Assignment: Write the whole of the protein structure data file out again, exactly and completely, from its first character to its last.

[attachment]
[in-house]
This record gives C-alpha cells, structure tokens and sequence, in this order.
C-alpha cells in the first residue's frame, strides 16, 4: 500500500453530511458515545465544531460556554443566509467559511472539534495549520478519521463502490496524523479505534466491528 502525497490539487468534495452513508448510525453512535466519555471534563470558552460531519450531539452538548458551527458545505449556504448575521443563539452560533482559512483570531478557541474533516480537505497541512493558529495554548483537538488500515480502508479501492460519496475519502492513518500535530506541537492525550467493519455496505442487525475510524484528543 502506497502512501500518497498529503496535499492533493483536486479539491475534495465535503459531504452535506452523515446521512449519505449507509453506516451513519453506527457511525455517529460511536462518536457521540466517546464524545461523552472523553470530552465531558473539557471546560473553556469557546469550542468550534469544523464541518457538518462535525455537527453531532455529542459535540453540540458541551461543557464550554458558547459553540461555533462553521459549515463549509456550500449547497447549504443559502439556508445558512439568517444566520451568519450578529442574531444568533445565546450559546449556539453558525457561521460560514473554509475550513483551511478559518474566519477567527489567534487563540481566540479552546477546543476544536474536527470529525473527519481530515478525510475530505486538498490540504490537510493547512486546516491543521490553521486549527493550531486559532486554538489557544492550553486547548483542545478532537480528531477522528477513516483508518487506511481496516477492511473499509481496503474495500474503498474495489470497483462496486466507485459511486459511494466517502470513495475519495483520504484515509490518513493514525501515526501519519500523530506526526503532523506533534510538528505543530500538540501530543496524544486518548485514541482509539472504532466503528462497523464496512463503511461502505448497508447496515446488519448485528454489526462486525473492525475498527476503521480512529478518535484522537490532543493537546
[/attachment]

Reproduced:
[in-house]
This record gives C-alpha cells, structure tokens and sequence, in this order.
C-alpha cells in the first residue's frame, strides 16, 4: 500500500453530511458515545465544531460556554443566509467559511472539534495549520478519521463502490496524523479505534466491528 502525497490539487468534495452513508448510525453512535466519555471534563470558552460531519450531539452538548458551527458545505449556504448575521443563539452560533482559512483570531478557541474533516480537505497541512493558529495554548483537538488500515480502508479501492460519496475519502492513518500535530506541537492525550467493519455496505442487525475510524484528543 502506497502512501500518497498529503496535499492533493483536486479539491475534495465535503459531504452535506452523515446521512449519505449507509453506516451513519453506527457511525455517529460511536462518536457521540466517546464524545461523552472523553470530552465531558473539557471546560473553556469557546469550542468550534469544523464541518457538518462535525455537527453531532455529542459535540453540540458541551461543557464550554458558547459553540461555533462553521459549515463549509456550500449547497447549504443559502439556508445558512439568517444566520451568519450578529442574531444568533445565546450559546449556539453558525457561521460560514473554509475550513483551511478559518474566519477567527489567534487563540481566540479552546477546543476544536474536527470529525473527519481530515478525510475530505486538498490540504490537510493547512486546516491543521490553521486549527493550531486559532486554538489557544492550553486547548483542545478532537480528531477522528477513516483508518487506511481496516477492511473499509481496503474495500474503498474495489470497483462496486466507485459511486459511494466517502470513495475519495483520504484515509490518513493514525501515526501519519500523530506526526503532523506533534510538528505543530500538540501530543496524544486518548485514541482509539472504532466503528462497523464496512463503511461502505448497508447496515446488519448485528454489526462486525473492525475498527476503521480512529478518535484522537490532543493537546